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About

The Sustainable Families Program

Forty percent of Americans are living paycheck to paycheck. These families are working, but still struggling to make ends meet. Whether through jobs that don’t provide livable wages or living under a cloud of debt, these financial burdens keep hard-working families from being able to get ahead and put them at risk for short-term food insecurity and long-term stagnation. 

Birch Families

  • Give $80/month
  • Serve at least two hours/month in the warehouse
  • Meet one-on-one with the Financial Literacy Manager
  • Enroll in the 8-hour Re$tart course
  • Receive access to weekly “shopping” trips in the warehouse, taking home an average of $1,000/month in food, clothing, and household items
To remain eligible, all families must:
  • Not receive SNAP or TANF (Supplemental Nutrition Assistance Program or Temporary Assistance for Needy Families)
  • Have at least one household member working or actively looking for work
  • Practice our Cultural Values and Principles

The Income Gap

The gap between the poverty line and a living wage is increasing every year and working families are falling through the cracks.

Helping Other Non-Profits

In addition to aiding families who are enrolled in the Sustainable Families Program, Birch gives food, clothing, and household items to 70 other nonprofit organizations and food pantries weekly. 


Our Four Pillars

Families regain the freedom to pursue goals that move them away from the cycle of poverty to self-sufficiency, resulting in a positive legacy passed onto their children. 

How BCS is Different

  1. A theory of change based on accountability and the power of human dignity
    At its core, BCS’ unique model of service delivery is founded on a belief that true charity comes from empowering each individual to restore his or her capacity to be self-sufficient, and that the most effective way to accomplish this process is within the context of a community where participants work together to attain their goals.
  2. Efficient redistribution of market surplus
    What local producers of food and other staples consider as “excess inventory” is also the means for working, struggling families to meet their basic needs; BCS is the vital connection diverting those products that would otherwise be added to landfills to the pantries and closets of people who can use them.
  3. An operational structure that is sustainable because it is mostly internally supported
    Since many operational functions are carried out and funded by program participants, the BCS model is able to sustain itself with a much smaller proportion of external cash revenue (in the form of individual donations and grants) than most nonprofit organizations. The organization is staffed by a dedicated group of five full-time and seven part-time employees—a fraction of the number of paid personnel at other nonprofits of BCS’ size and impact.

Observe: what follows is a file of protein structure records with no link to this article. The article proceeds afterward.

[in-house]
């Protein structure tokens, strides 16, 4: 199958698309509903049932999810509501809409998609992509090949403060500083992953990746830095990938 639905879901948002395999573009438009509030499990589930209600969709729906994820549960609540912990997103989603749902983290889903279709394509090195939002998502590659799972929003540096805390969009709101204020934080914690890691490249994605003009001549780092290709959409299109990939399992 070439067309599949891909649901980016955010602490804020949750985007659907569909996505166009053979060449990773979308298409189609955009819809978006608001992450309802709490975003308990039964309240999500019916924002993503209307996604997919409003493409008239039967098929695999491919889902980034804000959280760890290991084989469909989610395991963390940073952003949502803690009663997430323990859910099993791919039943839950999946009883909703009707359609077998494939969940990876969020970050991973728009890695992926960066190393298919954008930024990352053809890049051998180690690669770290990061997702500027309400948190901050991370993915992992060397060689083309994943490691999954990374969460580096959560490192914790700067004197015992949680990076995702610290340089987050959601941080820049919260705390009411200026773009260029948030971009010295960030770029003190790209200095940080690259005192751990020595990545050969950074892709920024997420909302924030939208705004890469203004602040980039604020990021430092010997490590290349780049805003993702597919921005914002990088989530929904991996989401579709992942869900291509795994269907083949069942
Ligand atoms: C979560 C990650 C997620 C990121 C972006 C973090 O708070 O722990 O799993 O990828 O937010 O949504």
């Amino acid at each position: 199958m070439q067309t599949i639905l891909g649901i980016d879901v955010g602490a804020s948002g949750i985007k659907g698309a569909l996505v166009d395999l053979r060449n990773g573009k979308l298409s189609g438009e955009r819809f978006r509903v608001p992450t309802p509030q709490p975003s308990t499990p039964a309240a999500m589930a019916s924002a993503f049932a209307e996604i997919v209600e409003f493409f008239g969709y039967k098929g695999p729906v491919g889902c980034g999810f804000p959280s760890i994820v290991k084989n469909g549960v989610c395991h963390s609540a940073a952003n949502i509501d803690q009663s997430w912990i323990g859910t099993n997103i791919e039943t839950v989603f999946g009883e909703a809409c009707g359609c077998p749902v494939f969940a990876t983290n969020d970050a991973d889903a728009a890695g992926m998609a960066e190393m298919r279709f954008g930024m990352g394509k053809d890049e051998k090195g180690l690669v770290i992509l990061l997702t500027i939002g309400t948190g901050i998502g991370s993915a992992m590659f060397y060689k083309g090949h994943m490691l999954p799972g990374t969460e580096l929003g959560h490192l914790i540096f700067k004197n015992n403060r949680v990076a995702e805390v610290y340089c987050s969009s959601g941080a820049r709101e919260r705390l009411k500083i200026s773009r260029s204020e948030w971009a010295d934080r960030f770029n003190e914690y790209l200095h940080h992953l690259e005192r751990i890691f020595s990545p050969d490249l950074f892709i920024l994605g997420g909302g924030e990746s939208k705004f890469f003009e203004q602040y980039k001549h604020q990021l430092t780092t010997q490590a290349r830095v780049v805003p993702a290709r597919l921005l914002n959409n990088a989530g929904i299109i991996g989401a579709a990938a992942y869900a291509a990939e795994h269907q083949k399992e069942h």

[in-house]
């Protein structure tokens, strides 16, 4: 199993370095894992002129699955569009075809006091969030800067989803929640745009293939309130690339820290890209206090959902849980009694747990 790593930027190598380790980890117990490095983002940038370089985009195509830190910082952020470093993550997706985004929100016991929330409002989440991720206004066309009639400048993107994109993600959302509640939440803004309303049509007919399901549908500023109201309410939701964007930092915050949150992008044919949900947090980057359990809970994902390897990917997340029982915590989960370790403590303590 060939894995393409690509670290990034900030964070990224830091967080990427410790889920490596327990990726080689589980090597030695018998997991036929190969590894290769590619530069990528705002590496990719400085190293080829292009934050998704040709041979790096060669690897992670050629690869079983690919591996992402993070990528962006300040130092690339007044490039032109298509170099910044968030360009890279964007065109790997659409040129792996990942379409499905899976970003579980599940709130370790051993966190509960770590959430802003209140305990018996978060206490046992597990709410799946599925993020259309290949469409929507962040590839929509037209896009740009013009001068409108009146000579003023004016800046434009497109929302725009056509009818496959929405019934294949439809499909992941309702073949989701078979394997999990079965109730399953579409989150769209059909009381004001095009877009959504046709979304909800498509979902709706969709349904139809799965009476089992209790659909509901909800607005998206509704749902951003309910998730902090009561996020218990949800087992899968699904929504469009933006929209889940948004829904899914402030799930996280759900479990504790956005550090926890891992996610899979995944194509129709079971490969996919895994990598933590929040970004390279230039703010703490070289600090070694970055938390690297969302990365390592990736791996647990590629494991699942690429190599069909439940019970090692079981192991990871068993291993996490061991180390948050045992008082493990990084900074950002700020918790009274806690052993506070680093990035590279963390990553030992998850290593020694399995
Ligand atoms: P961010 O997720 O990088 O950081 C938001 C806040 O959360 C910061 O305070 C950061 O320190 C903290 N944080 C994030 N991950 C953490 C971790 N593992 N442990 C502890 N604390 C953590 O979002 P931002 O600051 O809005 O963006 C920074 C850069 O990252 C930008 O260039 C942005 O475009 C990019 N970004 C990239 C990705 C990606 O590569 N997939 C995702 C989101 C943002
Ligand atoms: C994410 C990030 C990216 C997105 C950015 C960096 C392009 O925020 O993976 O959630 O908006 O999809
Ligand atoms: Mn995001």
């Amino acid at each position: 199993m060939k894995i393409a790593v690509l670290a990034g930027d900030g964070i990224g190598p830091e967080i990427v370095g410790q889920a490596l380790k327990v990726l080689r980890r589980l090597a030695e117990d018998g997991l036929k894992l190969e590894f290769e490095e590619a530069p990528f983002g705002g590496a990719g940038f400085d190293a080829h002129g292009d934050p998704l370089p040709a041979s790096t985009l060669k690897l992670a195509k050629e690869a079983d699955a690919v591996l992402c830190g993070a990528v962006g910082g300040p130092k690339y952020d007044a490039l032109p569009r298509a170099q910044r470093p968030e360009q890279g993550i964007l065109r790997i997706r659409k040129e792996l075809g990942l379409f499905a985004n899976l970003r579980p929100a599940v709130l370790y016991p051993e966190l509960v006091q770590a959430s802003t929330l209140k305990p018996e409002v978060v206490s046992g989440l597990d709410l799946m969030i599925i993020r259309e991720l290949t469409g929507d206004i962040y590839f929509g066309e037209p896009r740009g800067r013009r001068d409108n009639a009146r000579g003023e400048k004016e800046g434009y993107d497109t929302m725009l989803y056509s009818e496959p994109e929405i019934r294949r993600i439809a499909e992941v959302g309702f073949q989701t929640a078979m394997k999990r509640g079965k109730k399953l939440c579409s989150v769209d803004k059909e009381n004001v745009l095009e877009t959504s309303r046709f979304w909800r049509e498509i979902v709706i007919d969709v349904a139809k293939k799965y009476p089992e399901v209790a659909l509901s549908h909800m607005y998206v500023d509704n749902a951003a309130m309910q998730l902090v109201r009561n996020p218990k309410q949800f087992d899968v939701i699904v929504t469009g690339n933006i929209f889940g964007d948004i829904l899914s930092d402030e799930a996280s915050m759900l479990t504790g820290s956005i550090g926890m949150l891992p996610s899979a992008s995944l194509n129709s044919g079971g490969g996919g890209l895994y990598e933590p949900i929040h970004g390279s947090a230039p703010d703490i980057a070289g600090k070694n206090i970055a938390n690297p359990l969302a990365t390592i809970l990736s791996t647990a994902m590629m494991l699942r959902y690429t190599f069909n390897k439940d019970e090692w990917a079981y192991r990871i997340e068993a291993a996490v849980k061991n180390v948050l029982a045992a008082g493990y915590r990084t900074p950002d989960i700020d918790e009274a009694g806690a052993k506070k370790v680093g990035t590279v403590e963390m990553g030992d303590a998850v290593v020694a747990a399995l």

4. Consistent, strong, and unified leadership 
    BCS’ founders continue to serve in key executive/operative roles, and some members of the current board of directors have been serving since the board was founded over 25 years ago.

Birch's Sustainability (2019)

Participants and Volunteers Account for 65% of Labor

70% Self Sustainable Through Internal Revenue Streams

Mission

Our mission is to provide a community where people can be responsible and accountable for meeting their basic needs, and to equip them with tools to overcome financial difficulty.

Our History

Birch Community Services began in 1992 with a donated bag of squished bread on the front porch of Barry and Suzanne Birch.  They shared the bread with some single moms and other families in need in their neighborhood. Within the following weeks, other food retailers who had heard of the Birches’ spirit of giving were donating their surplus for re-distribution by the Birches to a growing number of needy families. The organization has steadily grown to become one of the largest food-distribution programs in Oregon, and has been within the top 25 organizations in the Portland Business Journal’s annual list of “Top 100 Portland Non-Profits” and has never received government funding.

 

Our Cultural Values

From 1992 to present day, we strive to be good stewards of everything that we have been entrusted. Every member of the Birch Community from our employees and participants agree to practice our seven cultural values: 

  • Relationship-Focused. We create value for others in a supportive community that fosters inclusiveness, true belonging, and acceptance.
  • Respect and Integrity. We model a culture of honesty, grace, and dependability.
  • Teachable. We promote combining self-awareness, ambition, curiosity, and guidance in the strive towards growth through success and challenges. 
  • Gratitude. We express appreciation for the opportunities provided and the benefit of our community. 
  • Safety. We empower responsibility to take a knowledgable, deliberate, and mindful approach to a holistically safe environment. 
  • Solution Oriented. We encourage a community that works humbly and collaboratively to provide creative strategies to problem solving. 
  • Celebration. We pause to reflect on successes and setbacks, and rejoice in our collective growth. 

Read Our Complete Cultural Values and Principles

Learn More About BCS History

Barry Birch, the beloved co-founder of Birch Community Services (BCS), passed away on March 31st, 2015.  Read more about Barry’s life.

Read the complete story of The House of David November, 1995.

Read the complete story of A Decade Of Gleaning September, 2002.

Are You a Good Fit for Birch?

If you’re ready for an accountability-based program, apply below!

In-Kind Donations: (503) 251-8860 // Warehouse: (503) 251-5431 // info@birchcommunityservices.org
No unscheduled walk-ins due to COVID-19